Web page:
Speaking to the Britsh Chambers of Commerce, Conservative leader Michael Howard committed to "A government that's on your side. A government that spends within its means. A government that gets rid of needless and costly regulation".
Michael and Sandra campaigning in Folkestone last week
27,000 new regulations under Blair
Mr Blair has introduced more regulations than any of his predecessors. In his first seven full years, he introduced over 27,000 regulations. That's 15 new regulations every working day.
"The biggest complaint I get from business right across the country is that regulation and red tape are damaging business, damaging competitiveness and damaging jobs.
The desire to over-regulate seems to be embedded in the bricks and mortar of Whitehall. Only a serious and systematic approach will keep it at bay. Fewer regulators and fewer bureaucrats will mean fewer regulations.
And we have to curb the enthusiasm of the lawyers in gold-plating EU regulations.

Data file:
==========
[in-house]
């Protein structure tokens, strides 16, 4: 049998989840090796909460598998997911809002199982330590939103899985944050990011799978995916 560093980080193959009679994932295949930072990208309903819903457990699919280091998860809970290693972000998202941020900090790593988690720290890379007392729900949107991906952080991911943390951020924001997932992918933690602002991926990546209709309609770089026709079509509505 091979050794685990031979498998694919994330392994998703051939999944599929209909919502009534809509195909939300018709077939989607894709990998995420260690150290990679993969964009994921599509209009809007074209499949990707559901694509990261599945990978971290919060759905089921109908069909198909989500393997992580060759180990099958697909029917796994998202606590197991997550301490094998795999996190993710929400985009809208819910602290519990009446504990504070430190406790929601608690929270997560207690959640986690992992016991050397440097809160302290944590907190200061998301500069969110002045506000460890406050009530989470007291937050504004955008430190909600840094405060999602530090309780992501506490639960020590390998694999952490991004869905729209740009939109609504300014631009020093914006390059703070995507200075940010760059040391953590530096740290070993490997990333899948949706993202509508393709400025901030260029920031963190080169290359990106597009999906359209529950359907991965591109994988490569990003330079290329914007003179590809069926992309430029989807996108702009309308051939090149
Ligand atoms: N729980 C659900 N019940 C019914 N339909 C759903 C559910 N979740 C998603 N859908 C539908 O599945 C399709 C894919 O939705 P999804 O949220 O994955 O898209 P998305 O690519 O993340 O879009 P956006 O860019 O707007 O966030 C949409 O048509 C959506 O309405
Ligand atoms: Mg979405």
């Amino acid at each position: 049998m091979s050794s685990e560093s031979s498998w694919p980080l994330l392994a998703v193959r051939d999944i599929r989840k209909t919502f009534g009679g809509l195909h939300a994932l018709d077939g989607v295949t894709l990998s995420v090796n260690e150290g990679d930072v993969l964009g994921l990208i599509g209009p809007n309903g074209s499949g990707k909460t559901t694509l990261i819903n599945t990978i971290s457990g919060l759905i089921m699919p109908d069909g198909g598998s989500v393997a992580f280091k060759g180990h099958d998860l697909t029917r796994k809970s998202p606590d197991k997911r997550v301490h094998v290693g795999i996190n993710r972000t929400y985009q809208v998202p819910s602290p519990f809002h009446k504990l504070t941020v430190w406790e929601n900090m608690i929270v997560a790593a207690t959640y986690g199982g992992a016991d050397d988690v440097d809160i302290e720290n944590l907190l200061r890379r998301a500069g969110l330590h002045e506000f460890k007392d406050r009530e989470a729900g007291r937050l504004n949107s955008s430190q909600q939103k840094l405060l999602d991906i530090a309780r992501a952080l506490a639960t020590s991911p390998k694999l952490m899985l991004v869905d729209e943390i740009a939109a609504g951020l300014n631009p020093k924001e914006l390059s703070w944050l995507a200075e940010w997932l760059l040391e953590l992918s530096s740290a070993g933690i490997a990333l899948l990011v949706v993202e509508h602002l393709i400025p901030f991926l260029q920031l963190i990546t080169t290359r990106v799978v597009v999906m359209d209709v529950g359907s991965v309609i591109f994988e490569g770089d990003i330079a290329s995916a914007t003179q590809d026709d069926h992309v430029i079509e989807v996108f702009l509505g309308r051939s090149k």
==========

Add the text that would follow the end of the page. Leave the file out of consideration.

We will take action:
- For the first time ever, there will be in the Cabinet a Secretary of State for Deregulation. His job will be to deregulate. It'll be exactly what it says on the tin.
- There'll be strict regulatory budgets for each government department to cap, and then cut, the cost of regulations that they issue each year
- We'll impose sunset Reviews for new regulations - setting a date on which they must be revalidated or abolished
- We'll exempt small businesses from regulations wherever possible
- We'll reintroduce Deregulation Orders, which Labour abolished, to remove or minimise a burden on business
And on top of that, we will tackle EU over-regulation by:
- Reviving our opt-out from the EU's job-destroying Social Chapter
- Stopping the elaboration, or 'gold-plating', of EU rules in Whitehall
- Only supporting EU regulation that is costed
In the same forum, Bill Midgely, BCC president, who had indicated broad backing for Labour at the weekend, watered down his support in a blunt statement after Mr Brown’s address. He accused the Chancellor of sidestepping the key issue for companies:
"While employers do not dispute and value the undoubted benefits of stability, they will be disappointed that the Chancellor skirted around a firm commitment that a future Labour Government would not increase business taxes. The Chancellor missed a golden opportunity to reassure the business community that it will not face big tax increases after the election."
Click the link to read the Conservatives' manifesto commitments: Action for Business (.pdf file).